So, too, in public. Sometimes an extemporaneous prayer is “just” successful because it is simple and heartfelt and reflects the pray-er’s own state of soul. But not everyone charged with public prayer can be counted on to be in such a state at the right time. And temptation lurks for those who are speaking to God on behalf of the people. Seeming to be a messenger intimate with God can usurp the job of humbly delivering the message. Few people actually can extemporaneously deliver something that’s good, powerful, and meaningful without doing a bit of verbal showing off.

Besides which, prayers that have been hallowed over the centuries have a unique power. In her book Facing East, Frederica Mathewes-Green recounts an Orthodox priest friend who was asked to pray at a pro-life rally in the South, where the vast majority of the people were Evangelicals or charismatic Christians. He prayed the traditional trisagion prayers, but instead of chanting them, he delivered them in plain speech, pausing for emphasis on each phrase.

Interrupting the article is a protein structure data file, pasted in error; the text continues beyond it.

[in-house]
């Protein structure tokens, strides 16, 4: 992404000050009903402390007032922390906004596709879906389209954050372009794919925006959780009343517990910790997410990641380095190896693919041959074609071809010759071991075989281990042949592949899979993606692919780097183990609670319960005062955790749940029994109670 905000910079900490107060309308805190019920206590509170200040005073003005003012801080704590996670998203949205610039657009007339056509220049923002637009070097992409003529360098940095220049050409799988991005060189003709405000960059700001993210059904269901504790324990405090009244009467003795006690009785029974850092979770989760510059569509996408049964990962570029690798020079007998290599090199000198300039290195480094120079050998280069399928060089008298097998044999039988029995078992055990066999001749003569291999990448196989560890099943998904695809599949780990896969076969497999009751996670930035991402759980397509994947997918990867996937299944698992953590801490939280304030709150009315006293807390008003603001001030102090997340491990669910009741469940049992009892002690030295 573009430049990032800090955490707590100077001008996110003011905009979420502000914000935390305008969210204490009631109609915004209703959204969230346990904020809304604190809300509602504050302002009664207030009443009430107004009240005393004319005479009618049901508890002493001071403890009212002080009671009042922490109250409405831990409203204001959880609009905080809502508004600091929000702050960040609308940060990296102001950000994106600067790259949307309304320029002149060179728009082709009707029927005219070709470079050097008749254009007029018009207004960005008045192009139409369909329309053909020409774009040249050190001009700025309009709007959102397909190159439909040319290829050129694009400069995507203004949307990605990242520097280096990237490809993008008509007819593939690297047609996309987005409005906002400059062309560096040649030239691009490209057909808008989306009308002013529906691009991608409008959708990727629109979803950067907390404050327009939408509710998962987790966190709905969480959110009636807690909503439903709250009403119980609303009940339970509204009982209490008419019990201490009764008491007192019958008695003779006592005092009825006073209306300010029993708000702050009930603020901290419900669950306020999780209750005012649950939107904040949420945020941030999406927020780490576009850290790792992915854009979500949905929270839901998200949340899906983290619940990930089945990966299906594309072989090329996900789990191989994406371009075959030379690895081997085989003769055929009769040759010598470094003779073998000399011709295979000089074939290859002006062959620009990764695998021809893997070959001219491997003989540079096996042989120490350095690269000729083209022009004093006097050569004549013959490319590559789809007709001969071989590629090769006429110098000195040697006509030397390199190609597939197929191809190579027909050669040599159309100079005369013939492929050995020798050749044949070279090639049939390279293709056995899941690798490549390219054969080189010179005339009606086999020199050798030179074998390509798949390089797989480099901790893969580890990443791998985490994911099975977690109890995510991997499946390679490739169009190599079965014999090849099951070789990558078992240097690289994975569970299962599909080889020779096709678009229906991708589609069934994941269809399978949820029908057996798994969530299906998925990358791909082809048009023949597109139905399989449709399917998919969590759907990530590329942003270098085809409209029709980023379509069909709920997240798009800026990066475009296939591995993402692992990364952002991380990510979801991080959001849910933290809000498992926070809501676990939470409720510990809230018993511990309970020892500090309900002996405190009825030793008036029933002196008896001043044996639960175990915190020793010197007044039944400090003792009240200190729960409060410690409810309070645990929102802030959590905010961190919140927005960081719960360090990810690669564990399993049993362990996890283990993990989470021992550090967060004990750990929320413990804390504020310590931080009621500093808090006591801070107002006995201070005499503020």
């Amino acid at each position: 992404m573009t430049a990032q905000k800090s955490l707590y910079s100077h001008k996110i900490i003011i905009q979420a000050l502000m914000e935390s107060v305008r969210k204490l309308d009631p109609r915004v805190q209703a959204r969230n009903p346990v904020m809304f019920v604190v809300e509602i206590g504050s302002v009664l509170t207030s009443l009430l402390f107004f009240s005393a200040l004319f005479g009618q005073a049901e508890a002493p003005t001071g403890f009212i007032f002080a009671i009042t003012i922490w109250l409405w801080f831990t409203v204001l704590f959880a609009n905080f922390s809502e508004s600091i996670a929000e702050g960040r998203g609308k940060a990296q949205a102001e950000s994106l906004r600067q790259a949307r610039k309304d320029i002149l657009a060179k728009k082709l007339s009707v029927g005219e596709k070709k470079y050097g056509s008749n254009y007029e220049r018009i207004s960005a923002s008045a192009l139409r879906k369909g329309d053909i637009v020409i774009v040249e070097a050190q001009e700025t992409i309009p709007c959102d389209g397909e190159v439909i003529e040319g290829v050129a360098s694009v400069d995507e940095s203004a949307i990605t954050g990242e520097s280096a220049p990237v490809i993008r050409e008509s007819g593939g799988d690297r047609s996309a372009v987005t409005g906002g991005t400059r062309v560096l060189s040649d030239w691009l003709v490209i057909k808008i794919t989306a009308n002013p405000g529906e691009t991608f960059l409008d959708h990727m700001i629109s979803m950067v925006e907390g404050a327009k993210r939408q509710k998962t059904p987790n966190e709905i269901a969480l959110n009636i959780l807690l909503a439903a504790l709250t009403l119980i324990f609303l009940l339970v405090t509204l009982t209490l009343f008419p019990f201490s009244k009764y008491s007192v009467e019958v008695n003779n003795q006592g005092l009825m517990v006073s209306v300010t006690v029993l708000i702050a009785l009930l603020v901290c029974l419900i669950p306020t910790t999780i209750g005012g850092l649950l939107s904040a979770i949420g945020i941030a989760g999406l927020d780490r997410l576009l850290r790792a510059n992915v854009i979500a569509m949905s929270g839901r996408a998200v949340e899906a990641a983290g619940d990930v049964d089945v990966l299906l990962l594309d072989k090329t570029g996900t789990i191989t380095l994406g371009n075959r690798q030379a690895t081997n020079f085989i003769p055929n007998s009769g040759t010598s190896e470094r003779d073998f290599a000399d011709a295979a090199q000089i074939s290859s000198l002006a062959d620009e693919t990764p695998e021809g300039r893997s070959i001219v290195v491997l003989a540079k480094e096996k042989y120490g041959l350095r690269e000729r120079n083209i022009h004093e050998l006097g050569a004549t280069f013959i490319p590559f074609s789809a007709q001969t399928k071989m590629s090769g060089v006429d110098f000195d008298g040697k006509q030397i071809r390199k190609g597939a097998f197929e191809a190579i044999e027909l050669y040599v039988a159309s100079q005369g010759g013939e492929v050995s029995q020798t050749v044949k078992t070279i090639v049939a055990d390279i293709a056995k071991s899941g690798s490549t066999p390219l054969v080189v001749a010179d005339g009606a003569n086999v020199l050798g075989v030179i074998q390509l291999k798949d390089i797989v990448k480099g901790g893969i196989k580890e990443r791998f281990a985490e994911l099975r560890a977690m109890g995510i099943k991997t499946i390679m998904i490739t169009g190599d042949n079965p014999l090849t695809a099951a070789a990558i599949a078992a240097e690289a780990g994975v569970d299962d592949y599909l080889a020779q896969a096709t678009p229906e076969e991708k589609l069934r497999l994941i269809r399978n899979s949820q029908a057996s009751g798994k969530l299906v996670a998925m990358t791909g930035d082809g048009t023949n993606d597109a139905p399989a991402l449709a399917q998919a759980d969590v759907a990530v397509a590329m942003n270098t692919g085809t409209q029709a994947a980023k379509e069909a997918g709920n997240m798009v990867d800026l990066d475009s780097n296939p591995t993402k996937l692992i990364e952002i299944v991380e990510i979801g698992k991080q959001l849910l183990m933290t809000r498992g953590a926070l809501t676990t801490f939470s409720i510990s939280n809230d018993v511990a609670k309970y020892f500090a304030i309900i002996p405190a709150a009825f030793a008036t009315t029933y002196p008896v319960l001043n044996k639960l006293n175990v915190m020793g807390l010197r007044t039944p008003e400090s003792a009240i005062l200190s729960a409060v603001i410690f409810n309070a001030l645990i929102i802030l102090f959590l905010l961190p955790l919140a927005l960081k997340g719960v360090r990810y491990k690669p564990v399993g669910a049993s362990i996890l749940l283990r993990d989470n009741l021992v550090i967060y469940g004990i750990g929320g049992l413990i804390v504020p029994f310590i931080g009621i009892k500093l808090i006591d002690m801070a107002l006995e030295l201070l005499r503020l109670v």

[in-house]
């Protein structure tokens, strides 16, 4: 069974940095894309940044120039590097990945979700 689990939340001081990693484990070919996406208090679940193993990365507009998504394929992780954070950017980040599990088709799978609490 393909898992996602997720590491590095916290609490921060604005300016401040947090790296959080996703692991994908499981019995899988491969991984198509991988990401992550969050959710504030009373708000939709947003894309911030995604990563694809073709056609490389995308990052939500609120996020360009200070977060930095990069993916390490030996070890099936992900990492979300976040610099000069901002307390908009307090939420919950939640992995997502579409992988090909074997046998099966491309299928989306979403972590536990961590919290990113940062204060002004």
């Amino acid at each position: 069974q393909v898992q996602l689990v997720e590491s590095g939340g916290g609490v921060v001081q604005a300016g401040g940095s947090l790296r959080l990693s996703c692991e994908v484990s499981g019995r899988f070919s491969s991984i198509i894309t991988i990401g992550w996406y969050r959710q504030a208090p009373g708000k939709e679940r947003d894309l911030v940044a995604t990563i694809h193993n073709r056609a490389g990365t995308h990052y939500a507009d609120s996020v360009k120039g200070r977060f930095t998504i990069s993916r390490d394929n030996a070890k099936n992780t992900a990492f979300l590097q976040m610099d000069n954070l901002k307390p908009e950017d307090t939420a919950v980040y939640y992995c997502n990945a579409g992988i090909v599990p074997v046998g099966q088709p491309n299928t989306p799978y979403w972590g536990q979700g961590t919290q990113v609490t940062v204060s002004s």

“Holy God, . . .holy mighty one, . . .holy immortal one. . . . Have mercy on us!”

At the end of the rally, the bearded and robed cleric was besieged by Baptists and Pentecostals telling him he sure knew how to write a prayer.

The key was, of course, that he hadn’t written that prayer. He had been taught to pray it among many other prayers. The most famous and most ecumenical one, of course, is the prayer known as the Lord’s Prayer to Protestants and the Our Father to Catholics (Orthodox tend to use either term). In English, apart from the questions about whether to ask the Lord to forgive our “debts” or our “trespasses” and whether to pray the non-but-not-unbiblical doxology (“For thine is the kingdom. . .”) at the end, it is a prayer that unites all Christians. Even advocates of extemporaneous prayer will allow for this one since it was taught by Jesus himself.

But how do you learn to really pray this prayer rather than merely “saying” the prayer? How do you make the Our Father count instead of merely counting Our Fathers? The best way, I think, is to study the parts of this dense prayer and see how they sum up the entire Christian faith in order that when praying it, the words you are saying will summon up so many other of God’s words. There are a number of good resources to do this. Of modern ones, I have benefited from the final section of the Catechism of the Catholic Church, several of Ronald Knox’s sermons on this prayer, and the treatment by Joseph Ratzinger (Pope Benedict XVI) in his marvelous Jesus of Nazareth trilogy.